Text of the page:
London Is No Silicon Valley, But It Brings Together Many World-Class Industries

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Simon Murdoch

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Simon Murdoch is an entrepreneur, engineer and managing partner at Episode 1 Ventures.

While London is no Silicon Valley, or even New York, it is a melting pot of talent, and its tech scene is growing fast. In the whole of 2010, the total funding raised by London tech firms was less than £10 million.

So far in 2015 it’s close to £1 billion, and there is an increasing amount of capital (“dry powder” in industry parlance) available to help identify and scale the best opportunities. London is also unique in bringing together many world-class industries — from finance to fashion — and we are starting to see capital coalesce around these industries in which the U.K. has a global competitive advantage. The property industry is one of these.

London plays host to some of the largest global property investors, many of which have established a strong presence on the international stage. Investment banks and institutional investors have accumulated significant commercial property portfolios, and it is practically impossible to open a weekend newspaper without coming across discussion of property yields for the growing class of buy-to-let landlords.

The combined assets and influence of the sector is vast. It is also ripe for disruption.

If you’ve ever bought an apartment or house in the U.K., you’ll have some idea of how painfully ancient the real estate sector is in this country. With laws that were drawn up many hundreds of years ago, and a profession that still considers a round of golf de rigueur on a Friday, it typically takes 6-8 weeks to complete a property transaction.

Despite the residential property market being worth £5.75 trillion and agents dotted along every high street, it has been one of the slowest industries to adapt. Commercial property is even worse, with buildings valued at hundreds of millions of pounds being sold using printed brochures and email.

The rising cost of real estate in central London has been on a par with that of San Francisco. We didn’t need Facebook’s IPO to kick-start a property boom after the financial crisis — just low interest rates and the safe-haven status that attracts oligarchs. Or so the media would have us believe.

The truth is that, like the tech industry, property investment has for the most part been driven by FOMO — fear of missing out. With stories of rapidly rising property values, a limited availability of stock and a lack of transparency in an industry that remains largely unregulated, agents have whipped their victims into a frenzied buying spree.

Thankfully, the industry is in the midst of change. Online marketplaces such as Rightmove and Zoopla, which continue to benefit enormously from the shift to mobile, have clawed power away from high street agents and opened up the residential market.

A new breed of online agents such as eMoov are now starting to cut out the high street agent altogether, and are thriving thanks to fees of a few hundred pounds rather than tens of thousands of pounds. The better high street agents (whose retail spaces are about as redundant as your old Blockbuster store) have put up a good fight, but we know how this story ends.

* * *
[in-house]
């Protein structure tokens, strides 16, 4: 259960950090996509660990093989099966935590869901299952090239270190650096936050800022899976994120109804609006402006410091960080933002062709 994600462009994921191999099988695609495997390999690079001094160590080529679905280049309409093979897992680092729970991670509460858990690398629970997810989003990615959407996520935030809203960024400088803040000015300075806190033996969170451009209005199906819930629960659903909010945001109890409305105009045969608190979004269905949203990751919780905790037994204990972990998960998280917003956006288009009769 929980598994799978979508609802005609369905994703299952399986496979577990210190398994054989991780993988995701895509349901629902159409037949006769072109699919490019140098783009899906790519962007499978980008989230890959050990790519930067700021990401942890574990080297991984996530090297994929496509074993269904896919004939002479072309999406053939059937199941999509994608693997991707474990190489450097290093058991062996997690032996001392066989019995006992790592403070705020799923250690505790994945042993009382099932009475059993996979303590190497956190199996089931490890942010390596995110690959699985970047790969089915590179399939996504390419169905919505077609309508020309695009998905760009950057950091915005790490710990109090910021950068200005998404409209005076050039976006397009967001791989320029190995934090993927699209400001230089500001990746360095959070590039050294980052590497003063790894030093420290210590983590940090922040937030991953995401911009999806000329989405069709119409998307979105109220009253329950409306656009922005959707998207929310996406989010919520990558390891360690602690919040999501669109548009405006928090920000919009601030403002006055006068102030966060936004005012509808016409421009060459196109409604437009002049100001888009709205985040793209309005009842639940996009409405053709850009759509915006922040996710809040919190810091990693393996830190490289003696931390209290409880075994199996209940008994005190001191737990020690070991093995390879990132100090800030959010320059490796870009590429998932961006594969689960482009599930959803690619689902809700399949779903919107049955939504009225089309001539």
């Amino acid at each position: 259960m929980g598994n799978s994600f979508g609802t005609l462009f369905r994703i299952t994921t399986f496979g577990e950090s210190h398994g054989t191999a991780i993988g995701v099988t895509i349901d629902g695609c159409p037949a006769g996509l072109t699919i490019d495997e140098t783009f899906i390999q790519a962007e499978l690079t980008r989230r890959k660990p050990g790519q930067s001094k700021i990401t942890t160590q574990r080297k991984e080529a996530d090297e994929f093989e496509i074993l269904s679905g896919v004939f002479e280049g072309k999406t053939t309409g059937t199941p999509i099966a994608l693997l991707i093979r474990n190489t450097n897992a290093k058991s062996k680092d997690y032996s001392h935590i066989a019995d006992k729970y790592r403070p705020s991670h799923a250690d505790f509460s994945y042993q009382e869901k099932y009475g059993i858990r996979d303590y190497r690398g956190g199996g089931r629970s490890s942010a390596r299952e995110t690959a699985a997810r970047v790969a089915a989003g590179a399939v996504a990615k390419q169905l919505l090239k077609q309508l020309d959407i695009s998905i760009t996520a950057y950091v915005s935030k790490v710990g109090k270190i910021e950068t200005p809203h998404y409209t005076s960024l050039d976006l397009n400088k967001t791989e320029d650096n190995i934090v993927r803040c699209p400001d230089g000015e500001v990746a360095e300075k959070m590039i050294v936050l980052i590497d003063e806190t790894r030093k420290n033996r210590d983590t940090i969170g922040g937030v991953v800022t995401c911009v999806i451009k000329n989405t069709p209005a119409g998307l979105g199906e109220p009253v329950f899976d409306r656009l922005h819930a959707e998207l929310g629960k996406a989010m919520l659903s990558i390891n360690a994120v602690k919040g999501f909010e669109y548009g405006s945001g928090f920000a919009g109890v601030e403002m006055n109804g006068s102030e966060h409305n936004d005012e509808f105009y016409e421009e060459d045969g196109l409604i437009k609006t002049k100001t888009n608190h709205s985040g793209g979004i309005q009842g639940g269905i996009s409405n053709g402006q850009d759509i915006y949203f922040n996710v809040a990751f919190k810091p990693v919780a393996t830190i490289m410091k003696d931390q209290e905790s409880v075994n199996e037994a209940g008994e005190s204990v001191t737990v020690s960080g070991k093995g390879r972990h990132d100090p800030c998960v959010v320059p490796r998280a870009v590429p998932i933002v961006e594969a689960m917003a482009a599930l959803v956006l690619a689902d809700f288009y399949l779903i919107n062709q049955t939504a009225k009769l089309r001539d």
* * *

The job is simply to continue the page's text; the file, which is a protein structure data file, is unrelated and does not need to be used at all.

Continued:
Innovation in real estate tech in London has accelerated, driven by a new generation of entrepreneurs who have become frustrated with the slow and tedious ways of working that have been so commonplace in the sector. Motivated by rapidly rising real estate prices, they are more than happy to challenge the status quo. Everywhere you look, middlemen are being squeezed and margins are being eroded.

Rentify is replacing expensive and substandard rental agents — with more than two million landlords in the U.K. alone this is a compelling proposition. We’re also seeing the democratization of the buy-to-let sector, with consumers now able to invest from as little as £50 on property crowdfunding platform Property Partner; given the nation’s love affair with property and with interest rates at an all time low, this is one to watch.

The legal side of the industry, one of the biggest causes of frustration, is being modernized — with new technology that is speeding up the process and bringing greater transparency. Interestingly, it is the Law Society leading this charge, no doubt driven by the many thousands of complaints that it receives each year.

The same is also true on the commercial side of real estate. We have marketplaces for office space (again, Zoopla and Rightmove), for finding shared office space (Hubble) and even for pop-up shop space (Appear Here). Startups range from those helping developers find land and carry out valuations to creating 3D visualizations of buildings’ infrastructure for improved efficiency.

It’s been fascinating to watch the property tech space developing. It’s an industry where billions are invested annually, and it’s chock full of very smart, ambitious people. The best of those people can see other industries that continue to be improved and made more efficient by the application of technology, and they want to see their industry dragged — often kicking and screaming — into the 21st century.

It has already started, and it will accelerate. You can bet your house on it.

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